Sheep shenanigans are another important aspect of this deck. One easy way to clear Dr. Boom -- and other six to eight Health minions -- are to play out an Explosive Sheep or two before casting Flamestrike on Dr. Boom and his Boom Bots. If either Deathrattle hits either of your sheep then you've effectively scored yourself a second Flamestrike. Sheeps can also help clear the board if your opponent has a Knife Juggler and a Haunted Creeper. If you can kill the Creeper then the Juggler procs have a decent chance of hitting your sheep and cleaning up the rest. Finally, the sequence of Sheep-Echo of Medivh-Sheep-Ping can net you an extra Flamestrike for ten mana if you are in a pinch.


The Matchups

Double-Combo Druid, Rogue, and Handlock are all poor matchups for Fatigue Mage. Double-Combo Druid as a deck is very hard for us to deal with since our whole plan is allowing a board to develop before sweeping it all aside. Druid is usually too fast for us to keep up with since Savage Roar allows them to threaten lethal from a very low base. Rogue decks -- while not super popular at the moment -- are also unfavorable. The issue we run into here is that their damage can be very spell based and bursty. We cannot just ignore the board against them but the threat of huge Blade Flurries are too much for us to handle usually. Last comes Handlock, this matchup can be very bad but only if our opponent knows how to play it. We don't stand a chance against infinite Infernals so a turn nine Jaraxxus is usually game. If they hold it until later, however, we're in good shape.

Mech Mage is a middle of the road matchup. Mech Mage's main plan of flooding the board with mechs plays very poorly against all our sweepers. That said, Antonidas and spare parts can be very hard for us to deal. Most of the other matchups are easy to break down but this one sits right in the middle.

One of the best parts about playing this deck is that many of the popular decks are favorable matchups. No-Combo Ramp Druid, Warrior, and Hunter all fall into this category. Ramp Druid and Warrior, for the most part, are too slow to threaten us. By the time that they can establish a threat we should be set up with Taunts and Duplicates. That said, Deathlord can prove to be a liability in this matchup so be careful with him if you don't have a Polymorph in hand: Sludge Belcher should be your Duplicate of choice. Hunter is a good matchup for the opposite reason. They are normally so all in that Healbot help immensely and Deathlord will rarely find a minion of value: feel free to Duplicate your Healbots here.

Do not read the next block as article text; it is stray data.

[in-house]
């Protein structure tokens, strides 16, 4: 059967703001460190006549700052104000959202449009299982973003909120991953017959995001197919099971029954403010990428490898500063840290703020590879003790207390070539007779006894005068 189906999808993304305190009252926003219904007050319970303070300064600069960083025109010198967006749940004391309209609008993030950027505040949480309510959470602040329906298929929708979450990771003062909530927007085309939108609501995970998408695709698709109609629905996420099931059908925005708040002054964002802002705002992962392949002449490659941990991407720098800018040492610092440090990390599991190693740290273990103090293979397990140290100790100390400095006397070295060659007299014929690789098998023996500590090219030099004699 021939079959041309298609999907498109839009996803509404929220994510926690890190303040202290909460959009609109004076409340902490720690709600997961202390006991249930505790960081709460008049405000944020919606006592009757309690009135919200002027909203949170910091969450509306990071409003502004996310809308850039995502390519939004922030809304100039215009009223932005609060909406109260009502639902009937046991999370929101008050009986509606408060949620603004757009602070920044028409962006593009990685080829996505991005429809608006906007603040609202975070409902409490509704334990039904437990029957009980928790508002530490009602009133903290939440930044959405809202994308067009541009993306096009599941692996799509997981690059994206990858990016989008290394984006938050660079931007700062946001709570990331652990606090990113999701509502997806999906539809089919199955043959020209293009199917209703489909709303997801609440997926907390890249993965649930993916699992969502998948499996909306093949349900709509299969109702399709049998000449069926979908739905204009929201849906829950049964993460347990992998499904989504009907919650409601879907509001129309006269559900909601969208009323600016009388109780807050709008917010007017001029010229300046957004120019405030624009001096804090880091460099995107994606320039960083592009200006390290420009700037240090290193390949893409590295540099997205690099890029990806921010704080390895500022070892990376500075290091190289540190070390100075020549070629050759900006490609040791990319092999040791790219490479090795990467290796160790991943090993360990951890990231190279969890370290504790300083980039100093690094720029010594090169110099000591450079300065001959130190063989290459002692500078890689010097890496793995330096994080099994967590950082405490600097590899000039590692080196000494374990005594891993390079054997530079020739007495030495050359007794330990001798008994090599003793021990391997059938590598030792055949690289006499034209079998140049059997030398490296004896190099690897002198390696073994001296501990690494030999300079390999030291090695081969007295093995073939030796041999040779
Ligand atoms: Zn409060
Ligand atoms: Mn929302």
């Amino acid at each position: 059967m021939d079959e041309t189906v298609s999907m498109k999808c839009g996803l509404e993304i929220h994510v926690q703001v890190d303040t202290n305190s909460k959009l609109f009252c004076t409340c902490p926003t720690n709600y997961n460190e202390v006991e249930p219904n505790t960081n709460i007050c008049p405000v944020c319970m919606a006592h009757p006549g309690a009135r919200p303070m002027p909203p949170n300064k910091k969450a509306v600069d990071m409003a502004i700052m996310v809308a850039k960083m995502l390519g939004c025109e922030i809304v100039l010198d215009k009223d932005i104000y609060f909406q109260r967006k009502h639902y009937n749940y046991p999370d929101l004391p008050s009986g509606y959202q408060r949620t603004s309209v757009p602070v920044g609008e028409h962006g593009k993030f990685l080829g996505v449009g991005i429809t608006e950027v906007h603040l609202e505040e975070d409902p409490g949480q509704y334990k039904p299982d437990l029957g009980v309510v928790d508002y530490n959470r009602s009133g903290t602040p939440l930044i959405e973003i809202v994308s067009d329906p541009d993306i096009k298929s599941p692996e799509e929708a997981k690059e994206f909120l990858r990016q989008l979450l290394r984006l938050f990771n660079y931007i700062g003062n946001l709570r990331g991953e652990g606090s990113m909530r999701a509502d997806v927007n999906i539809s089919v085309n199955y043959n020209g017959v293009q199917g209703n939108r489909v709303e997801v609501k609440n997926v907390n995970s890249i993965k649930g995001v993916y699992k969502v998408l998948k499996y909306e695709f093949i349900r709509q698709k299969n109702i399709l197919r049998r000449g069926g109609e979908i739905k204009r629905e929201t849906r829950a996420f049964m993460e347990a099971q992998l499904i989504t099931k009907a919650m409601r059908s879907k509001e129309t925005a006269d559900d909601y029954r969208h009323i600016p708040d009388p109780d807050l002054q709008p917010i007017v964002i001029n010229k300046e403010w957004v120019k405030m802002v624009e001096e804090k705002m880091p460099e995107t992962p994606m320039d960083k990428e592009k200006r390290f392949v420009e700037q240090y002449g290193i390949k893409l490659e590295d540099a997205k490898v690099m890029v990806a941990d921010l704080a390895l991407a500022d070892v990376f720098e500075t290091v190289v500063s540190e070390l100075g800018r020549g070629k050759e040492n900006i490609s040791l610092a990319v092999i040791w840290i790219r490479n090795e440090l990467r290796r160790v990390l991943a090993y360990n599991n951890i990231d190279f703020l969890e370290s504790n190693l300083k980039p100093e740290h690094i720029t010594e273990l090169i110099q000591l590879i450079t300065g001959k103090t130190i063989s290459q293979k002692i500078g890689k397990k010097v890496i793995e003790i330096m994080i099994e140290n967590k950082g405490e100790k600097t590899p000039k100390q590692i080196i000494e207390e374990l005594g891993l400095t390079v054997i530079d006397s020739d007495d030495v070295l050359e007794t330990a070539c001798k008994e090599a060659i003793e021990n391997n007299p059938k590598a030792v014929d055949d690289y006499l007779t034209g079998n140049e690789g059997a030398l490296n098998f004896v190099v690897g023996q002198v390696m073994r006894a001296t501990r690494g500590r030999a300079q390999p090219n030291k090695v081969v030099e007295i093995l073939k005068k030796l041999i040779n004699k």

Priest, Paladin, and Zoo are all very favorable matchups. The thing these decks have in common is that they are slower than Hunter and rely on value minions. We are perfectly positioned to prey on these decks because they are required to play out multiple minions to assemble a clock. When they do, Flamestrikes can clean them up profitably. Assuming even they can get past a wall of Deathlords.




Coldlight Oracle draws Frost Nova/Doomsayer, not much Priest can do against that



Mulligans

Vs Aggressive Decks

Against these decks, we're looking to stay alive until our Flamestrikes and Duplicated Taunts can take over. We are, therefore, looking to keep Explosive Sheep, Frostbolt, Doomsayer, Deathlord, and Duplicate if we already have a Deathlord. The Sheep and Doom are rather self explanatory and Frostbolt is to snipe big early threats such as Mech Warpers and Knife Jugglers before they can get out of hand.

Vs Control Decks

The plan here is to outlast and out-value them with Duplicate and Echo of Medivh. As such, Duplicate, Deathlord, and Sludge Belcher are the cards to keep. Deathlord is the only questionable inclusion among those since against Warriors he can be Executed. We won't be under very much pressure from control decks so take your time to set up a powerful Duplicate. Coldlight Oracle is a card to look at keeping against Handlock and should be played early if you can force a discard.



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Writer: Liquid`Savjz
Graphics & Format: shiroiusagi
Art Credit: Blizzard
Editors: Hayl_Storm, monk